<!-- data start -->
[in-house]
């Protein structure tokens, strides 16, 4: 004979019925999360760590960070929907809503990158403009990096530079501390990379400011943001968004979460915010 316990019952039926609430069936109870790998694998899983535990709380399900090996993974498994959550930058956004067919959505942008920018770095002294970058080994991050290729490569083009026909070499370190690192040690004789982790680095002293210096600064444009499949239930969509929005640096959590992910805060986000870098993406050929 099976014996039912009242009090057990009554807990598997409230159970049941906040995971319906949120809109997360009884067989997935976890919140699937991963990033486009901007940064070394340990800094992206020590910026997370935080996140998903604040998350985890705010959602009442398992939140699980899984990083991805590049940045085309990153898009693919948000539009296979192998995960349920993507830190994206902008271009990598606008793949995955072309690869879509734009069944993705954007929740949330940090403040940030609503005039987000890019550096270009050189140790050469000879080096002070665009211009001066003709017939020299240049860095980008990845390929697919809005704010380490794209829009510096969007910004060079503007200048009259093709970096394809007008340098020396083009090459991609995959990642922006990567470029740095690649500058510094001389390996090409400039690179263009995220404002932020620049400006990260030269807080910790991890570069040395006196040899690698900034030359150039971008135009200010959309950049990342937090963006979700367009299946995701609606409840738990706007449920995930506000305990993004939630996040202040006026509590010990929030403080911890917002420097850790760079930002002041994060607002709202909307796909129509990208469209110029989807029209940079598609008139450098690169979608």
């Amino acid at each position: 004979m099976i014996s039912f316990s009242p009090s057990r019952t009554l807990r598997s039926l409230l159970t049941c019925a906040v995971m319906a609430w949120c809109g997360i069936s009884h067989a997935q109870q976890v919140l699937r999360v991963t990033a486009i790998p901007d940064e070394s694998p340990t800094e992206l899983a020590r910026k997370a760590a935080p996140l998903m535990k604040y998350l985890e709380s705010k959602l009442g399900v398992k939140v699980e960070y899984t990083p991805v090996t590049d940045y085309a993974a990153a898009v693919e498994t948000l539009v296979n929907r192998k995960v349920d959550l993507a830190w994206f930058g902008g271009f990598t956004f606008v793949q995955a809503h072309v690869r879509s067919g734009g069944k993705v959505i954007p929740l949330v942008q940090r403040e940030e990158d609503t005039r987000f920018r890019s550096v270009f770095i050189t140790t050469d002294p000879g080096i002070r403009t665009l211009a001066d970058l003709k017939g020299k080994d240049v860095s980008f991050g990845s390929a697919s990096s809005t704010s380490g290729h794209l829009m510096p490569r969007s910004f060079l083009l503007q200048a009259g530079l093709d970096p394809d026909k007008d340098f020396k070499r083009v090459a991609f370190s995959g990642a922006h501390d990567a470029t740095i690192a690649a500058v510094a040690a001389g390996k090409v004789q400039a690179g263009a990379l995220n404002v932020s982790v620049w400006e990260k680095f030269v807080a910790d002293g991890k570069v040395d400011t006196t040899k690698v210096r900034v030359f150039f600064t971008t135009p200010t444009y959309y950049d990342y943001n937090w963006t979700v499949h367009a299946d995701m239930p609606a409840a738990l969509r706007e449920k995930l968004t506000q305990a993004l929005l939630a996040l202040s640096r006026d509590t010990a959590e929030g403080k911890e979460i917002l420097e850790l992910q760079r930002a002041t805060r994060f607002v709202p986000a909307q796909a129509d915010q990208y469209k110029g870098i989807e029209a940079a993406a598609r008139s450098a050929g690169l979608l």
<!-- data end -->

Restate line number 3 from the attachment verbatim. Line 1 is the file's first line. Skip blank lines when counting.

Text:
């Amino acid at each position: 004979m099976i014996s039912f316990s009242p009090s057990r019952t009554l807990r598997s039926l409230l159970t049941c019925a906040v995971m319906a609430w949120c809109g997360i069936s009884h067989a997935q109870q976890v919140l699937r999360v991963t990033a486009i790998p901007d940064e070394s694998p340990t800094e992206l899983a020590r910026k997370a760590a935080p996140l998903m535990k604040y998350l985890e709380s705010k959602l009442g399900v398992k939140v699980e960070y899984t990083p991805v090996t590049d940045y085309a993974a990153a898009v693919e498994t948000l539009v296979n929907r192998k995960v349920d959550l993507a830190w994206f930058g902008g271009f990598t956004f606008v793949q995955a809503h072309v690869r879509s067919g734009g069944k993705v959505i954007p929740l949330v942008q940090r403040e940030e990158d609503t005039r987000f920018r890019s550096v270009f770095i050189t140790t050469d002294p000879g080096i002070r403009t665009l211009a001066d970058l003709k017939g020299k080994d240049v860095s980008f991050g990845s390929a697919s990096s809005t704010s380490g290729h794209l829009m510096p490569r969007s910004f060079l083009l503007q200048a009259g530079l093709d970096p394809d026909k007008d340098f020396k070499r083009v090459a991609f370190s995959g990642a922006h501390d990567a470029t740095i690192a690649a500058v510094a040690a001389g390996k090409v004789q400039a690179g263009a990379l995220n404002v932020s982790v620049w400006e990260k680095f030269v807080a910790d002293g991890k570069v040395d400011t006196t040899k690698v210096r900034v030359f150039f600064t971008t135009p200010t444009y959309y950049d990342y943001n937090w963006t979700v499949h367009a299946d995701m239930p609606a409840a738990l969509r706007e449920k995930l968004t506000q305990a993004l929005l939630a996040l202040s640096r006026d509590t010990a959590e929030g403080k911890e979460i917002l420097e850790l992910q760079r930002a002041t805060r994060f607002v709202p986000a909307q796909a129509d915010q990208y469209k110029g870098i989807e029209a940079a993406a598609r008139s450098a050929g690169l979608l």